There was a time when Microsoft was genuinely concerned that open source software could threaten its profitable dominance of the office suite market. But that was when it was all about the P.C. No company yet exercises the same control over web or mobile office productivity packages.
Google has been investing heavily in making its Docs office suite available off-line, as an Android app, as well as through just about any web browser, fixed or mobile. And, coming at Microsoft from the other direction is LibreOffice which last month celebrated its first birthday.
Although that makes LibreOffice sound fairly new, its antecedents go back to the 1980s, of which more later. For now, it competes with Microsoft Office head on, offering a similar productivity package including a word processor, PowerPoint presentation-style program and a spreadsheet. None of these are as polished as their Microsoft equivalents, but as open-source software, they are available free to individuals and organizations.As mentioned earlier, LibreOffice is a fairly new name in the business, but the software’s origins go way back. It is technically a “fork” of the OpenOffice suite which was supported by Sun until its takeover by Oracle. This led to something of an arcane split between developers of OpenOffice and LibreOffice.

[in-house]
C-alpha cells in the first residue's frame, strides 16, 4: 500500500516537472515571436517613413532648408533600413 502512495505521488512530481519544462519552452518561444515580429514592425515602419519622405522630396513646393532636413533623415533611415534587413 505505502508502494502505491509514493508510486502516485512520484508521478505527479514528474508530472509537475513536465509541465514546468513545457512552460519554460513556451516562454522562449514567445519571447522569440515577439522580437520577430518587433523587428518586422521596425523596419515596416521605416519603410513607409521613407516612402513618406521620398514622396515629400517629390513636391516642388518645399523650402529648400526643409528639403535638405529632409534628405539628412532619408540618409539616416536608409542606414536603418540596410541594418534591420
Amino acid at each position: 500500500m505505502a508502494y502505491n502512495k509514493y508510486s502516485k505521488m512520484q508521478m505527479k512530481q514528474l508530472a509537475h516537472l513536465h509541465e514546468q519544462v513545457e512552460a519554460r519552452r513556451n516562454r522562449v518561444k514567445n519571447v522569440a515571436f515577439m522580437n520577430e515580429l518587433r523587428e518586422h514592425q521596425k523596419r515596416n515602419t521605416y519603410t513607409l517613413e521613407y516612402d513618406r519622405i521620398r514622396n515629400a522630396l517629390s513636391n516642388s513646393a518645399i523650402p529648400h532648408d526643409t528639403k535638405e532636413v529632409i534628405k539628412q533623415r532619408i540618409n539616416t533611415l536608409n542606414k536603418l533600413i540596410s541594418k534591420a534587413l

In June Oracle donated OpenOffice to the Apache Software Foundation (A.S:F.) and everything went quiet leading to suggestions that the project would be buried. But ZDNet reports: So, it seems, for now there will be two very similar free packages competing head on with Microsoft Office and, possibly, Google Docs.